It's always an interesting day in the market when something that should have happened did not.
Look at this: For the first time since January, the Russell 2000 was not green on the day. Breadth was barely red, which is also different because usually when the Russell loses 10 points breadth is pretty crummy.
But it's the bonds that really captured my attention. They had quite a move (up in price, down in yield). Let's take a look at the chart of the bond exchange-traded fund (TLT) to see that bonds are closing in on that spike high from two weeks ago. The blue arrow shows where we were and you can see we are now mere pennies below there.
Now take a look at the chart of Russell 2000 ETF (IWM) . The move down in July in IWM was almost tick for tick with the move up in bonds. But now, look where IWM is relative to where it was when bonds were last here. IWM is now $220 and it was $212 back then. That is more than just pennies.
There are the banks, as well. We'll use SPDR S&P Bank ETF (KBE) for this. Two weeks ago, that ETF had plunged to $47 and Monday it closed at $49. That, too, is different.
Finally, the mega-cap tech names did not rally on higher bonds, either. So, we have a slight change in pattern. It is possible that a few days from now, they will all catch up with each other, but for the time being, this is a divergence I am focused on, especially because the Daily Sentiment Index (DSI) for bonds is back to 85. That last peak two weeks ago was accompanied by a DSI just over 90.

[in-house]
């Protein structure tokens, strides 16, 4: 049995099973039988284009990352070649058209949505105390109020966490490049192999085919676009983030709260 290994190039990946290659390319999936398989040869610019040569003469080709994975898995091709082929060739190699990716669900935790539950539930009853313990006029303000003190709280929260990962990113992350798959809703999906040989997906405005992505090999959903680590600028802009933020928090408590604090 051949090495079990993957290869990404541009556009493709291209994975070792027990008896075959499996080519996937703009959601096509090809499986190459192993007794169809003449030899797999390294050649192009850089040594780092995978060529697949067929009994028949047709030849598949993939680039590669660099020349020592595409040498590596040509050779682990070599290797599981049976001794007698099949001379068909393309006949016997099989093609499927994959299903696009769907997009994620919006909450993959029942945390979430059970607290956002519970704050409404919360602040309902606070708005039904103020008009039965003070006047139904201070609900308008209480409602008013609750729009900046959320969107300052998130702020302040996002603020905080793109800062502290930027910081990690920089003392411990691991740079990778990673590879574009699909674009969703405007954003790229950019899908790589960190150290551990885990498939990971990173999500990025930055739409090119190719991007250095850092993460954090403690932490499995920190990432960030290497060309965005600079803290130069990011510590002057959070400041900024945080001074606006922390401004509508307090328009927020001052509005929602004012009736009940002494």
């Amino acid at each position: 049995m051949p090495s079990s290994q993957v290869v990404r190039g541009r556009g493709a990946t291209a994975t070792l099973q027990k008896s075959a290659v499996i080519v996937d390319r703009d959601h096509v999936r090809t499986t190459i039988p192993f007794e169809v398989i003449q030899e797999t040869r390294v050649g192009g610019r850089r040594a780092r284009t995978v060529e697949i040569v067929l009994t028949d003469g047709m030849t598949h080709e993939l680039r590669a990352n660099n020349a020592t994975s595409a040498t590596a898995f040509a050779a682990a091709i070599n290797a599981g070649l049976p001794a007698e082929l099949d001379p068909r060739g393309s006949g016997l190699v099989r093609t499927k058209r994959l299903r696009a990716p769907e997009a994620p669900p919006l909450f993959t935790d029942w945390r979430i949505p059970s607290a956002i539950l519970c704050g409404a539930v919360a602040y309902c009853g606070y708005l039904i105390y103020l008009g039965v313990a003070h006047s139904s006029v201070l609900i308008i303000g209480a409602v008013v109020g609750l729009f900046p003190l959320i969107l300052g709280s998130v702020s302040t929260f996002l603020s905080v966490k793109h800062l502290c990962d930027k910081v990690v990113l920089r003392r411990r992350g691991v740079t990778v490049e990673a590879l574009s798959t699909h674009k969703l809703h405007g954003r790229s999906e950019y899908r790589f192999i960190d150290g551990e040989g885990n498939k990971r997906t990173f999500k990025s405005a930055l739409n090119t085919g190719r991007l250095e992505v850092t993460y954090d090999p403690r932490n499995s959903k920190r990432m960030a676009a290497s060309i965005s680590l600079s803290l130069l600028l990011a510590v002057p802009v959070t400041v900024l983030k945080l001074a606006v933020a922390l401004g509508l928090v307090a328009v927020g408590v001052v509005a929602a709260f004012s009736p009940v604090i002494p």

Sentiment-wise the put/call ratio started the day quite low, but as the day wore on and stocks began to sink, it moved up, ending the day at .90. Recall in the last two weeks, since that low in the market (high in bonds) the put/call ratio has stayed elevated except for one day, last Thursday when it moved to .67.
In prior rallies it was not unusual for the put/call ratio to sink immediately after we lifted off a low. This time it happened once, just as we peaked late last week.
You will see that the Overbought/Oversold Oscillator did move up, and it moved up quite a bit. Again, this is the math. It is based on breadth, which means it is back to an overbought condition.